The Parsonsfield-Porter Historical Society begins this holiday season by wishing everyone a very happy Thanksgiving!
And now for the side of history:
|Old time loggers with tools of the trade.|
River Driving - 1918
River driving was an annual occurrence on the Great Ossipee River from the 1820’s right into the middle of the 1960’s. Here men are knee-deep in the frigid water of the Ossipee River in an effort to keep the logs moving over the dam at Kezar Falls. Many logs were destined for mills along the Saco River. The Kezar Falls covered bridge is in the background and Garner Island is on the right.
“Rearing After” by Bateau. Following the river drive, men in bateaus use their peaveys and pike poles to break up log jams. These men are working the river above the falls at Kezar Falls. Elm Street homes are in the background. River driving was dangerous, but many made it their life’s work. Russell Chisholm of Cornish was the only river driver to lose his life on the Ossipee River. He drowned at age 24 – May 23, 1940 on the drive below mouth of Pleasant Pond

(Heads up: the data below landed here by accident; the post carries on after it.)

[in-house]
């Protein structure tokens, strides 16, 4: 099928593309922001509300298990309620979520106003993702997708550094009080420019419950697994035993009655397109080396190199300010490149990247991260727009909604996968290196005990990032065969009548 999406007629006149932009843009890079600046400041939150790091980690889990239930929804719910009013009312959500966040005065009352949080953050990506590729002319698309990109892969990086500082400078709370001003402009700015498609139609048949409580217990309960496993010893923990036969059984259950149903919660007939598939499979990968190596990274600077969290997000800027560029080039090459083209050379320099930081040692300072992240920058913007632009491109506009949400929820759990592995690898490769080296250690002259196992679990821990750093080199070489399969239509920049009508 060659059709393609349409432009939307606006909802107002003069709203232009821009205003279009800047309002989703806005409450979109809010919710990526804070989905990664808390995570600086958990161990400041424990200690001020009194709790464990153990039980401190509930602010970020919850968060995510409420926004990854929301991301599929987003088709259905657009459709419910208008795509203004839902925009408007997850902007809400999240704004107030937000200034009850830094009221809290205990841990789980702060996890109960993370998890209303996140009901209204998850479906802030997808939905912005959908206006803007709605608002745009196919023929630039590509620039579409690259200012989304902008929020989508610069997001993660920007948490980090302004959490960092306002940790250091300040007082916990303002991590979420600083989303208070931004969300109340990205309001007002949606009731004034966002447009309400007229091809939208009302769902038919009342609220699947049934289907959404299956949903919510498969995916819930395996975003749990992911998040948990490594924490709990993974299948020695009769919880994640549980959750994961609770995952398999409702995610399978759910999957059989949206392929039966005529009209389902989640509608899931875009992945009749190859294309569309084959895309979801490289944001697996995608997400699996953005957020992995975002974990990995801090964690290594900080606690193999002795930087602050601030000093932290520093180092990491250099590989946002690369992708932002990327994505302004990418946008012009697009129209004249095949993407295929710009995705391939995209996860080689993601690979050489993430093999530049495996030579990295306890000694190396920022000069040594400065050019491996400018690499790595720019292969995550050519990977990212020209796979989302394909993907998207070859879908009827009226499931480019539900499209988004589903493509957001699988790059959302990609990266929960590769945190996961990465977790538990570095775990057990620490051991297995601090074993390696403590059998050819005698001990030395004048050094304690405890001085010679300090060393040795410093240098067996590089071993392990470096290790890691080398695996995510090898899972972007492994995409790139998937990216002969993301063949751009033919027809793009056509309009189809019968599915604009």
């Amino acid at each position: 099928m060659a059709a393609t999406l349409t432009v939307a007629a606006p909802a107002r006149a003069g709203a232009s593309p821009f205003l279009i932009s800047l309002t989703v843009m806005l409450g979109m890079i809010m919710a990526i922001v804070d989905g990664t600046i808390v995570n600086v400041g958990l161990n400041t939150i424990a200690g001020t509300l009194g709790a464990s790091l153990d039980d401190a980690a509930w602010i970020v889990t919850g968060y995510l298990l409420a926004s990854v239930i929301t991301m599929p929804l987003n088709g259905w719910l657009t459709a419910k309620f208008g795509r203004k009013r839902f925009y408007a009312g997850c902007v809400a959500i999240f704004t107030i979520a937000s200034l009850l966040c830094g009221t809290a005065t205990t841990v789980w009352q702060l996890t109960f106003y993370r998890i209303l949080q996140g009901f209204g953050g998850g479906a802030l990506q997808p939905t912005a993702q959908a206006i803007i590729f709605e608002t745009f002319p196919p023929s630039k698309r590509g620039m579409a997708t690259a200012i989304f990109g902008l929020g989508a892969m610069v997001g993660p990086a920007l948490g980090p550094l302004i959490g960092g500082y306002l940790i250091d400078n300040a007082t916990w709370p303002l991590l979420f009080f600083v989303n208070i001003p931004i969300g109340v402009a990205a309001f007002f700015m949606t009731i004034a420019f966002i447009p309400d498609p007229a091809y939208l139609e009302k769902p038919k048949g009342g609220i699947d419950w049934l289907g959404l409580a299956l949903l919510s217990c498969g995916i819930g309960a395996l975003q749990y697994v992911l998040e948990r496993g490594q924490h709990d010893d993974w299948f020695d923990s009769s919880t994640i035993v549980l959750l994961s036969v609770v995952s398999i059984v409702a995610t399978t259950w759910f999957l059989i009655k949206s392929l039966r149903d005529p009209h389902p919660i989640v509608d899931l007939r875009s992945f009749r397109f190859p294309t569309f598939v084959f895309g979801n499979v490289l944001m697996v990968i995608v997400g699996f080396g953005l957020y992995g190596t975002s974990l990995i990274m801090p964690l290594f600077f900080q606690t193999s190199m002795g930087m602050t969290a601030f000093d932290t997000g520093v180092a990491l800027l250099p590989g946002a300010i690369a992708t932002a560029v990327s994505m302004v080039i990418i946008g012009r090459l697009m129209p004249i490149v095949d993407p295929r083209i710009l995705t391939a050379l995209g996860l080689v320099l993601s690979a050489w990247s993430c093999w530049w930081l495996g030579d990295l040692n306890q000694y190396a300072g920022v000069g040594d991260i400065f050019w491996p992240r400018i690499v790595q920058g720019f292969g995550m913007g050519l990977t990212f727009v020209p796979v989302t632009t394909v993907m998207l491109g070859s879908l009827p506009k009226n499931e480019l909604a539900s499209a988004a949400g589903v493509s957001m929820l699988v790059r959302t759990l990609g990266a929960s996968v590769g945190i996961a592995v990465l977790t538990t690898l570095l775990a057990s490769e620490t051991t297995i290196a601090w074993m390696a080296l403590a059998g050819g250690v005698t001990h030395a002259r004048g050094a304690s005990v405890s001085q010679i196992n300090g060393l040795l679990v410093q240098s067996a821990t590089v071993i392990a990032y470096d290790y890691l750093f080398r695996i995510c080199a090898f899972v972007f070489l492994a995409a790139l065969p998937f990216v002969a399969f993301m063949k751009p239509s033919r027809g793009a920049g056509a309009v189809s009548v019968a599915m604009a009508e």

In the 1970’s river drives were no longer allowed because of the pollution and environmental damage they caused.
Wilbur Lewis hauling logs with his horses about 1947.
How can you not love this picture of
Ellen (Libby) Eastman as a young women
with her big smile -unusual in formal
photographs of the time when the subject
was expected to present a more